I was all set to write my own blog post, “How to Argue with a Scientist” today (after some unfortunate interactions with non-scientists last week), but Jacquelyn already beat me to it!

The one addition I would make to her article is that many of us in the behavioral and learning sciences conduct single-subject research. We, of course, use the scientific method, and the extreme rigor of our experimental methodology obviates the need for inferential statistics, thereby allowing us to use a much smaller sample size than Jacquelyn describes here. Have fun reading this! It rocks!

The Contemplative Mammoth

I notice it all the time– on Facebook, in the comments of a science blog, over family gatherings, or listening to a radio talk show. Someone, maybe you, is patiently trying to explain how vaccines cause autism, perhaps, or why so-called “anthropogenic” global warming is really just due to sunspots or some other natural cycle. Perhaps you are doing pretty well at first, making use of passionate, heart-felt rhetoric and well-timed anecdotes. People are nodding their heads in agreement, and perhaps you’re even changing someone’s mind.

And then a scientist joins the discussion.

The conversation tends to devolve from here, turning into a debate and (often) ultimately a debacle. Scientists are notoriously difficult to argue with– for one, they’re so sure they’re right! This is true of most people, though– and it’s probably true of you. What makes it especially frustrating to argue with a scientist is the jargon they use; if…

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About karen mahon

i am a behavior and learning scientist. i hold an ed.d. in educational psychology and am trained as an instructional designer. i have spent more than 15 years working in education and instructional software design.
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3 Responses to

  1. Alyssa says:

    I really enjoyed that post and found the comments that followed (I did not read all of them) very interesting. Obviously I enjoyed reading (and laughing) at the failed arguments within the comments, but I was especially struck by several comments that were far more personal to me.
    1. Paul made a comment:
    I stopped arguing with people about these sorts of things long ago. For an example as to why see Brett’s comment above. There is nothing I can say that’s going to change his mind. And if that’s the case then all the science in the world will not convince him. So . . . I don’t waste my time.
    P
    Posted by Paul Cutlip
    And I read it and said, “Yes, that is how I feel!” I remembered thinking that when I was reading some posts you made last week on another blog. I thought to myself, “How does she keep doing this? Even reading this argument (such as it was from the other side!) makes me stressed out! I am not going to jump in and help her out because it will only infuriate me, this guy will never understand, it is a waste of time.” Then I read Jacquelyn’s response back and I understand that this is precisely why I need to help out (look for me in future arguments, though I know I won’t do you justice!).
    Then I kept reading the comments and Jacquelyn also said: “one is that people see scientists as stereotypes (egotistical, self-congratulatory, cold-hearted, calculating)”. This is something I hear all the time and it frankly hurts. It is also my secret other reason why I stopped “arguing” with people about these sorts of things.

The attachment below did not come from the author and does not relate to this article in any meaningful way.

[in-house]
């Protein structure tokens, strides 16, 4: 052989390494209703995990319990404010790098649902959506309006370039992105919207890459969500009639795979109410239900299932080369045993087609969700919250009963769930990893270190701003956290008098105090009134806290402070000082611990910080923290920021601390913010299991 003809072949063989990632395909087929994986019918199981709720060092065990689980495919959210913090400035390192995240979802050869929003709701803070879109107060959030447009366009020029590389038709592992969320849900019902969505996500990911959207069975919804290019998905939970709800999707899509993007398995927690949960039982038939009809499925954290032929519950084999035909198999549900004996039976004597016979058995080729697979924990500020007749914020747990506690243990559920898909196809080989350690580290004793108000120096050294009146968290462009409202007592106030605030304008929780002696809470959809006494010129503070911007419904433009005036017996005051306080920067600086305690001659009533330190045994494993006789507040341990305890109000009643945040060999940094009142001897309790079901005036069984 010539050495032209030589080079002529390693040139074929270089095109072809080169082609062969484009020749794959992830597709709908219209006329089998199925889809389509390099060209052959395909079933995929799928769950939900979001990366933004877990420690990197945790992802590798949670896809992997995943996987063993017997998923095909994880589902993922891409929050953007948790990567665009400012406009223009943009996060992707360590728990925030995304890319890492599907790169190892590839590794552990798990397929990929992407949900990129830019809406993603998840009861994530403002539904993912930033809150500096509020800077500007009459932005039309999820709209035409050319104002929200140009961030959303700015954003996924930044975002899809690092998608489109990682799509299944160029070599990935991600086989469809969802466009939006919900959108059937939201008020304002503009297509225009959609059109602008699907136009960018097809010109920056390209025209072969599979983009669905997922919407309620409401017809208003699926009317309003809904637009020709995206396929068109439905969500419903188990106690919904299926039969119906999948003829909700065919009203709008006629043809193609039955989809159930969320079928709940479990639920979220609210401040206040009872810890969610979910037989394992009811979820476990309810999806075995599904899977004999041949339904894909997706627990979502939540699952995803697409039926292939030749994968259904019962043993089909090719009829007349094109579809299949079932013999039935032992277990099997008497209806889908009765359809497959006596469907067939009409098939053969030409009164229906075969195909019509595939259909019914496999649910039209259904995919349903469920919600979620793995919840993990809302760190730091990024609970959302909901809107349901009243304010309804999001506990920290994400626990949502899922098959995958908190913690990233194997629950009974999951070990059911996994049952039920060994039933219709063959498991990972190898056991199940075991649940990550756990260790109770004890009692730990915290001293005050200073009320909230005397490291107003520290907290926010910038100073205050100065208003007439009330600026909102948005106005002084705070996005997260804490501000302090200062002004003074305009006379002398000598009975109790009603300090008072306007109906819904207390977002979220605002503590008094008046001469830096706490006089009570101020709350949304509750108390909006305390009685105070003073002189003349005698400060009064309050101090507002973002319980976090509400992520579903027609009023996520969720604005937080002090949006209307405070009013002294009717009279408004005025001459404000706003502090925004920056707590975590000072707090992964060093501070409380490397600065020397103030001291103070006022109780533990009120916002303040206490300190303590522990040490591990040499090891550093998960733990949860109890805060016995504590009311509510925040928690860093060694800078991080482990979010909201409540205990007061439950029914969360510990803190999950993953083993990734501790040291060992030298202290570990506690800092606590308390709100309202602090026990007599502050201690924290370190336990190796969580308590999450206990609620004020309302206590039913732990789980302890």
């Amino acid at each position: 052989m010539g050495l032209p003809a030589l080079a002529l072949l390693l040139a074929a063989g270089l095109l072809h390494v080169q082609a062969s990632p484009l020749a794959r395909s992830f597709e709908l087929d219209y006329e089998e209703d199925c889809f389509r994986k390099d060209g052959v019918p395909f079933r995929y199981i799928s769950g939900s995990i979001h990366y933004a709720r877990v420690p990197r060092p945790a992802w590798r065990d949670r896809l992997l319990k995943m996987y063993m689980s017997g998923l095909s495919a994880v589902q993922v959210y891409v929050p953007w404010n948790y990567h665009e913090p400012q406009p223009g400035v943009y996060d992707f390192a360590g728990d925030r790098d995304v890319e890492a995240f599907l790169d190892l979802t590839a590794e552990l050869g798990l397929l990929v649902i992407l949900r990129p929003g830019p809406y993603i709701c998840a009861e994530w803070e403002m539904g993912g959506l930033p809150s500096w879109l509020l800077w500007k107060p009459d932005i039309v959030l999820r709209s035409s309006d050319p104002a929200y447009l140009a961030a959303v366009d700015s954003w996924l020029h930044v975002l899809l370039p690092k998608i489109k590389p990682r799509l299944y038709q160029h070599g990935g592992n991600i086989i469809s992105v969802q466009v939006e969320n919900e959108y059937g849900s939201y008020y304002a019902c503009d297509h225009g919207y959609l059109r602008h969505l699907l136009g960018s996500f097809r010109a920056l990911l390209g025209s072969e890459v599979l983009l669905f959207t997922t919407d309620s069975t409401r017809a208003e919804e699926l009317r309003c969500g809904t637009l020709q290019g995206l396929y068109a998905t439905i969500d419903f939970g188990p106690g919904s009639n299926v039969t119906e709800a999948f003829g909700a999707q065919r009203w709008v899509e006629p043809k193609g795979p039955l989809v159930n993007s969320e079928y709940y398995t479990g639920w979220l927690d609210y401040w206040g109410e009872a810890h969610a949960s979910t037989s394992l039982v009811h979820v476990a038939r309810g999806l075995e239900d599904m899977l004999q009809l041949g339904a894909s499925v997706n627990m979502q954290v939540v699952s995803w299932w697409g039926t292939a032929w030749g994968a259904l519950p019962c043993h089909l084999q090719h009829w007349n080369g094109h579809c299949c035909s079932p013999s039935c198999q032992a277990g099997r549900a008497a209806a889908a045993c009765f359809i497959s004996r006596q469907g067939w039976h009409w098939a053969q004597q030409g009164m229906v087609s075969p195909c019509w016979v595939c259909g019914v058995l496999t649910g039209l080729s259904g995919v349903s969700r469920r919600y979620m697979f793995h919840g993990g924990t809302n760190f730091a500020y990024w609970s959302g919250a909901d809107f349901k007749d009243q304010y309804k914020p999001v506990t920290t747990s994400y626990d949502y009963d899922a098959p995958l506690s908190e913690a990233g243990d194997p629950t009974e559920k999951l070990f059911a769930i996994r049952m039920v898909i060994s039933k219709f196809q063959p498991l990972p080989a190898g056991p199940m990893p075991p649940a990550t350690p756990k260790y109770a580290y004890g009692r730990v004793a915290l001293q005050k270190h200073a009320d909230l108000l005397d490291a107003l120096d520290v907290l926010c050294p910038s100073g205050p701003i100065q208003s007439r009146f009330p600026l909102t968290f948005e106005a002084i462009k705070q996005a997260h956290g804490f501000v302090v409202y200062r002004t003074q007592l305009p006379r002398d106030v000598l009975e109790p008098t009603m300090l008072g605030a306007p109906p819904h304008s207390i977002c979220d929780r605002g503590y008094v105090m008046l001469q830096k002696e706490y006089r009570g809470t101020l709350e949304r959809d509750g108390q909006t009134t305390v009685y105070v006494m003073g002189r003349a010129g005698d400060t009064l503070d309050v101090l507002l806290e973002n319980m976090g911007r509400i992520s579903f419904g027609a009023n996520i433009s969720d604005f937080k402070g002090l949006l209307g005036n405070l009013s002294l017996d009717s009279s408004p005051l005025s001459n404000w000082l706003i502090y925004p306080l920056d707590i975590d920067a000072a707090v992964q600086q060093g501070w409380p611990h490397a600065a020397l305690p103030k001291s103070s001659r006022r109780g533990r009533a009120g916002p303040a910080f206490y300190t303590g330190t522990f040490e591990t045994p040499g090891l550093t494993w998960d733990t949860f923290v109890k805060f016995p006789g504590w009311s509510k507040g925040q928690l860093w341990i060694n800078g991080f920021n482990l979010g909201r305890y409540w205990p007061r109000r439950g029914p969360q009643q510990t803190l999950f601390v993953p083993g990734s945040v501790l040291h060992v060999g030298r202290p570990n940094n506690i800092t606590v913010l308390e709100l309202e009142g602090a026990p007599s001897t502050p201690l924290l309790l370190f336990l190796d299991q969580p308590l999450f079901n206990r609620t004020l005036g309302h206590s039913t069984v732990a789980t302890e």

However, what I need to take away from this article, and my many other interactions in the past, is that while I am calculating and systematic (I take THAT as a compliment!) and can apparently appear to be cold-hearted, it is my responsibility to make sure that I am not appearing egotistical and self-congratulatory in my delivery of the evidence or while educating people. That is something that is difficult to do in person, let alone in writing, but I believe it is something many of us still need to continue to work on. It is hard when you know you are right and have the data to back you up 😉 Tee hee!
    Thanks for passing this on!

    • karen mahon says:

      Thanks, Alyssa, for chiming in. There is no question that these discussions can be exhausting and frustrating for scientists. And the more exhausted we get, the more difficult it is to work on coming across as empathetic and not “cold” (at least for me!). Even then, I have found that as much as I *try* to be sensitive to others’ feelings, my efforts therein still play as “arrogant” to them.

      Part of what astonishes me is that there are so many people who feel that their personal experience or opinion should be treated as equally valid to a body of scientific literature in peer-reviewed journals. There was one person, in particular, who I worked with in the past, who felt that because he personally “learned a lot” from lecture format in the classroom, lecture format was equally effective to individualized instruction. No amount of scientific data or articles in peer-reviewed journals could convince him otherwise. And this person had a master’s degree in computer science from MIT! Not a dummy by any stretch of the imagination and accustomed to thinking scientifically in his own field, to boot!

      So for me, even though I sometimes feel that I want to gouge my eyes out during these conversations, I don’t know what else to do but to keep trying. Science is my religion and I’m not ready to give up on saving the heathens. 🙂

  2. Pingback: Stirring the Pot in Education! | disrupt learning!

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